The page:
The Surfer

Dec. 06, 1999
Dec. 06, 1999

Table of Contents
Dec. 6, 1999

The Surfer

It's as true in sailing as it is in public relations: no gust,
no glory. Hence, if a spinnaker falls on New Zealand's Hauraki
Gulf during the Louis Vuitton Cup and nobody gets wind of it,
has it really happened?

This is an article from the Dec. 6, 1999 issue Original Layout

In terms of print and TV coverage in the U.S., a near dead calm
has surrounded the Vuitton Cup--the 11-yacht challenger series
that will select a boat to race in February's America's Cup
against defending champion Team New Zealand--since it began on
Oct. 18. However, with the last of the Vuitton Cup's three round
robins beginning this week, cybersailors can tack between two
see-worthy sites.
The official site of the America's Cup, produced by Quokka
Sports, should appeal to landlubbers and old salts alike. For
novices, a 223-item glossary provides a working knowledge of
yachting's lexicon, with photos or diagrams included where
pertinent. Click on "Cup History" and learn about the 31
previous quests for the Auld Mug, dating back to 1851.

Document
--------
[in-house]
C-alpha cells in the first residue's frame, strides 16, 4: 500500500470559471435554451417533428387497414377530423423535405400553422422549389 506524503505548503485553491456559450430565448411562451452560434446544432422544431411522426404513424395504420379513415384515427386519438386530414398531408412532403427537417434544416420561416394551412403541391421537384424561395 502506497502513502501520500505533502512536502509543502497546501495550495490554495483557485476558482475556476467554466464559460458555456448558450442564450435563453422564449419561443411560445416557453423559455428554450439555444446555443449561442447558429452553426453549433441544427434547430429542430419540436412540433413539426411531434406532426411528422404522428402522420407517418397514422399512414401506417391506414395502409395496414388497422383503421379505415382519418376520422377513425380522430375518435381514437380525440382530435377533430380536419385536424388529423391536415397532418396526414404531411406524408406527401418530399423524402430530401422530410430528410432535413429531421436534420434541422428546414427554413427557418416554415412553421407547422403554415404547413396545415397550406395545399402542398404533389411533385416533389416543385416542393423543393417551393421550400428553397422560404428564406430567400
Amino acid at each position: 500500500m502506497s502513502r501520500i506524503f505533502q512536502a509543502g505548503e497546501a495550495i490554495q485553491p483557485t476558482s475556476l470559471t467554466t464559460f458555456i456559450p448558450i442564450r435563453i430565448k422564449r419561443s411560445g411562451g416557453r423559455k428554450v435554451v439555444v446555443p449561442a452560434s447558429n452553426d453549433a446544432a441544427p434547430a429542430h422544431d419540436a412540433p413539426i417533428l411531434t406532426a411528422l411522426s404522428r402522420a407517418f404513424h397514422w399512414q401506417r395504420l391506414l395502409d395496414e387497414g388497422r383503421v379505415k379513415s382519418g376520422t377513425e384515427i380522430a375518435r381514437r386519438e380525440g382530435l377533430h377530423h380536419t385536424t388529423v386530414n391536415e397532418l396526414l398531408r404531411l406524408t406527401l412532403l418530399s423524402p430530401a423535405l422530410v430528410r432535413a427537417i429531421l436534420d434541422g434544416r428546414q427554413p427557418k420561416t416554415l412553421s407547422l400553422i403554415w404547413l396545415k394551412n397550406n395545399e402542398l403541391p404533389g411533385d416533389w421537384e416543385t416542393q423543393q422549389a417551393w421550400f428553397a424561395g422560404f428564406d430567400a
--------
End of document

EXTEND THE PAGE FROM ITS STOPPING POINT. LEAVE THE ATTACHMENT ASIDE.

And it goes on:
Two of the more popular destinations, each under the "Race
Coverage" section, are "Features" and "RaceViewer." The former
provides daily Vuitton Cup highlights, in words, photos and
audio reports, such as those of mastman Simone de Mari of
Italy's Prada falling overboard in the first race of the first
round robin (despite the mishap, Prada is the series' leader)
and Toshiki Shibata of Japan's Asura getting hit in the face by
a wayward spinnaker pole, fracturing his jaw and nose. "The
RaceViewer," says Bill Hahn, who races J-24s out of Darien,
Conn., "captures each of the races in live time, providing
minute-by-minute commentary and mark-rounding, so you know how a
boat is faring on each leg."
Like, this site provides enough maritime
information to get Captain Stubing to Puerta Vallarta and back.
Each race is previewed and reviewed, and links are available to
the home pages of all 11 syndicates. Of the two sites, has the simpler home page, and novices will find
it easier to track the event's developments there. The Vuitton
site, on the other hand, is richer visually, with more extensive
photo galleries, a sophisticated "Virtual Spectator" and a
"Media Hub" that provides an archive with videos (through a link
to of all the races and press conferences. While its
home page looks busy and chaotic, not unlike New York Harbor on
the Fourth of July, experienced yachtsmen may find the detail
offered by more compelling than that of



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